Earlier this week, Becky Hammon became the first full-time female assistant coach in NBA history. As it turns out, this week marked yet another historical breakthrough for females: "Women have served in the House since 1917 and in the Senate since 1922. Only recently have they cracked another formerly male preserve: the club of congressional office sleepers," reports in the Wall Street Journal.
Hear that? It's the sound of glass ceilings cleaving. But seriously, workaholics, there's news here you can use. The Journal's account of Reps. Kristi Noem of South Dakota, Lynn Jenkins of Kansas and Jaime Herrera Beutler of Washington provides a practical overview of why workplace crashing is sometimes wise--and sometimes scary.
To wit, here's a short list of the pros and cons of office overnights:
1. You'll consistently show up early. "All three women rise early, shower at a congressional gym and return to their offices well before their staff arrives," notes the Journal.
2. You'll get more exercise. The congresswomen use the congressional gym not only for showering, but also for working out. If there's a health club or gym near your office, you too will be in a better position to work up a sweat each morning--and still reach the office before everyone else.
3. You'll role-model positive, mission-based behavior. Members of Congress have to battle two negative perceptions. The first is that they earn $174,000 salaries for part-time work that accomplishes little. The second is that they have an attitude of entitlement for their positions. Noem and Jenkins believe that their overnights in the office broadcast an anti-entitlement message to constituents: Specifically, that they're in Washington to work, rather than to settle down and get cozy. "It was never my goal to come to DC and be comfortable," Noem tells the Journal.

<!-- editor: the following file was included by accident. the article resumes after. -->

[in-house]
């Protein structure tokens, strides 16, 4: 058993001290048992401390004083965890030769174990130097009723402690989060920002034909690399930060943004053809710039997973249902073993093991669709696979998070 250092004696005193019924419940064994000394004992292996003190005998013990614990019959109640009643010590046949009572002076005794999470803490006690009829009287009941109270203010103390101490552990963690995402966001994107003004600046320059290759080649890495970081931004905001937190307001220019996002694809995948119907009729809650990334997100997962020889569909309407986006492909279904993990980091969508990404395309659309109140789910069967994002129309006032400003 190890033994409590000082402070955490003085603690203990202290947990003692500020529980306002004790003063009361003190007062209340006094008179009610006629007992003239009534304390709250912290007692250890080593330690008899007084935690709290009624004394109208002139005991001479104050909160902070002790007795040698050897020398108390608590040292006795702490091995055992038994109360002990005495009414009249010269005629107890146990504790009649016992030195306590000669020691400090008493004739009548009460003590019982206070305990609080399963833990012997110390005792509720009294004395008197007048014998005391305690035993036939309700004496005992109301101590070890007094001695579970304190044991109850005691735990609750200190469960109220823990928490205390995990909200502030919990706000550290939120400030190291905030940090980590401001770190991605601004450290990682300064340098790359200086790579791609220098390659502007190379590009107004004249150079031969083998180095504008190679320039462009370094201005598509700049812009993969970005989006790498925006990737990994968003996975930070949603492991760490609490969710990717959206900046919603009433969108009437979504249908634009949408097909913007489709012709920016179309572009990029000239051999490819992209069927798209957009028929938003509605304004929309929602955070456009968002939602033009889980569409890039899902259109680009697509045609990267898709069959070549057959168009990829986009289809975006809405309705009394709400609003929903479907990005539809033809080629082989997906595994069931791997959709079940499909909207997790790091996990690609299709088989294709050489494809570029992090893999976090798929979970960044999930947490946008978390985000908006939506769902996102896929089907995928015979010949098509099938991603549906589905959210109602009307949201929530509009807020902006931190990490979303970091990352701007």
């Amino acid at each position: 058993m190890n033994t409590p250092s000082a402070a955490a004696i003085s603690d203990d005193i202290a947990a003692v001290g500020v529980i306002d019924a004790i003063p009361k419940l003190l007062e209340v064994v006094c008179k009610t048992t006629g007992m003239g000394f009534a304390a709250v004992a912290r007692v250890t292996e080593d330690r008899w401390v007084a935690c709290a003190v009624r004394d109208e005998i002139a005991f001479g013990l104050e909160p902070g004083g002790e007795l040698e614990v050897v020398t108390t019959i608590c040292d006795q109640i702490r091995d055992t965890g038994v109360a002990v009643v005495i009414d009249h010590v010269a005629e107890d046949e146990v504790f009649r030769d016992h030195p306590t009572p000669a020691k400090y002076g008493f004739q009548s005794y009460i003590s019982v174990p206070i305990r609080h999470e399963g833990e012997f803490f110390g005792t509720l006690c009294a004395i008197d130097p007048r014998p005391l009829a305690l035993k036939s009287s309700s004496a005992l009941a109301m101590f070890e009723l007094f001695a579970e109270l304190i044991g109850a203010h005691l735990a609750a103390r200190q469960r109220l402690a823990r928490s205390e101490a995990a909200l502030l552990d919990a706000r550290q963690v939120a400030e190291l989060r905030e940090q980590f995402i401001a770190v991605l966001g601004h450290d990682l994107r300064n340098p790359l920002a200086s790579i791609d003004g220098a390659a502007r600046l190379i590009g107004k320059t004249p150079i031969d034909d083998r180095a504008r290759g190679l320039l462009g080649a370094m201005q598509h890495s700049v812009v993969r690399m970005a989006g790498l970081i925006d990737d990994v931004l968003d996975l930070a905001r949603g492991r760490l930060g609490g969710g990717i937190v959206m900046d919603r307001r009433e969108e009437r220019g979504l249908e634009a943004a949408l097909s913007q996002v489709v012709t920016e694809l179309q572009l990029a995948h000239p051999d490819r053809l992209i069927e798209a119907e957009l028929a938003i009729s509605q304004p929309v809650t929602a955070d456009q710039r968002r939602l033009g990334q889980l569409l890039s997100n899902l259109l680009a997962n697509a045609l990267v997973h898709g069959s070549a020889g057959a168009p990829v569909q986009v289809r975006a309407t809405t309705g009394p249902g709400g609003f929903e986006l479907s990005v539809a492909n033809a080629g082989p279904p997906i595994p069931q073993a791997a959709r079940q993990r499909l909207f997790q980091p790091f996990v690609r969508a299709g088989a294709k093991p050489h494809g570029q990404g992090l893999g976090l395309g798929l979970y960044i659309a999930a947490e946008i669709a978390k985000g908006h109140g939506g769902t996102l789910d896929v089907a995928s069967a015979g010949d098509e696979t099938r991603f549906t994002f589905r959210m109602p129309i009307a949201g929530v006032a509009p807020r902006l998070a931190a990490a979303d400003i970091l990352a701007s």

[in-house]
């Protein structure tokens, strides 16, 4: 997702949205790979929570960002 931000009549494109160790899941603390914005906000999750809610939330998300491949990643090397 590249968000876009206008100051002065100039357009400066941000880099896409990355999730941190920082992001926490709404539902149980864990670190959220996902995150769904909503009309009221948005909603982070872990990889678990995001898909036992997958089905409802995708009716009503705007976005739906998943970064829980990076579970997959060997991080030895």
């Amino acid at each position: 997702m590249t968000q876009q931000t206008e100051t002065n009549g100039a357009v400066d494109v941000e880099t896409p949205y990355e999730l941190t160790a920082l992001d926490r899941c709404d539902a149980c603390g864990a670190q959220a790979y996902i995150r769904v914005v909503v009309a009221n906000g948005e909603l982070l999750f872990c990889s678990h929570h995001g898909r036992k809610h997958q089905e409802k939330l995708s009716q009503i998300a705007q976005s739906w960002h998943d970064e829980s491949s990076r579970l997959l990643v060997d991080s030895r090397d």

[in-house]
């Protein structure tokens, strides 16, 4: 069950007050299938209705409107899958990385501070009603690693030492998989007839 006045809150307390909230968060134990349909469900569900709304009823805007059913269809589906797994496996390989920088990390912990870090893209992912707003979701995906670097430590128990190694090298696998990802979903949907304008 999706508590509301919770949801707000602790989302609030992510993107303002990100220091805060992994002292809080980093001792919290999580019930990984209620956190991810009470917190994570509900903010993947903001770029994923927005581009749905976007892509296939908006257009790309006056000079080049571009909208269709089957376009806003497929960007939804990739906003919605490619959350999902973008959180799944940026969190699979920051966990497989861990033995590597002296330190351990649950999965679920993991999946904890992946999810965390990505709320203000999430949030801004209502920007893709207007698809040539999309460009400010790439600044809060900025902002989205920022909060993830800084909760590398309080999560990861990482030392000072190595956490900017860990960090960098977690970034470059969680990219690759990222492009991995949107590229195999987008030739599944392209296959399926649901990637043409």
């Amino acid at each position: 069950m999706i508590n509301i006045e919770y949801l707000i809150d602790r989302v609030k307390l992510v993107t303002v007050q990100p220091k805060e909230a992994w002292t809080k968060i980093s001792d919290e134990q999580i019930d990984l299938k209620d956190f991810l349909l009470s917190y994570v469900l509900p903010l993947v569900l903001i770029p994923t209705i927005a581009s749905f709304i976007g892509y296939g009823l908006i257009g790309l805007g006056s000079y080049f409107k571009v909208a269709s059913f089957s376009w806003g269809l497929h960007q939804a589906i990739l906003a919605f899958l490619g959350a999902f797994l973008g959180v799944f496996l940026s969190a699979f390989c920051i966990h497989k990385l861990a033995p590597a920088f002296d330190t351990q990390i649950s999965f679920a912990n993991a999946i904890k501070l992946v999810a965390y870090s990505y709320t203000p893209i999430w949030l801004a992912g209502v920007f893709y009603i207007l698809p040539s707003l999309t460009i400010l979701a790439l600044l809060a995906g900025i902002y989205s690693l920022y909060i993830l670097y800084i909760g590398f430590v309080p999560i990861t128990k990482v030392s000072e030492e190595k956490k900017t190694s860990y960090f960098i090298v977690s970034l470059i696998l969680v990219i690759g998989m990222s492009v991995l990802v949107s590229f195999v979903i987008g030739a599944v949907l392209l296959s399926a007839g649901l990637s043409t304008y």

1. You'll have to live with a limited wardrobe. No time at home usually means no access to a closet. And like it or not, how you dress in the workplace makes a big difference, especially for one's personal brand.
2. You'll potentially have to deal with rodents. Which can be scary, if you're all alone at night. Noem admits to the Journal that a mouse in her office once disturbed her. Her solution? She sealed the door crack with duct tape.
3. You'll have difficulty getting enough sleep. Rodents or no, it's not going to be easy sleeping in a workplace. Noem brought in a noise machine, so she'd hear less clanging and banging from nearby loading docks.
You might think to yourself: "I only need four hours of sleep, anyway." But that would be ignoring recent research about how sleep deprivation--and even getting fewer than eight hours a night--can damage your health (and certainly your productivity).
Peter Shallard, a psychologist whose specialty is working with entrepreneurs, has blogged about sleeping strategies for stressed-out small business owners. His tips include leaving your phone in another room and giving your mind at least 45 minutes to transition from business to sleep. Simple as those tactics sound, you can see how they'd be harder to execute if you're crashing in an office.
So as you can see--and as some of our nation's leaders have learned firsthand--sleeping in the workplace has its ups and downs.
Are the benefits worth the perils? That, as always, depends on who you are, and the sliding scales of your life's priorities.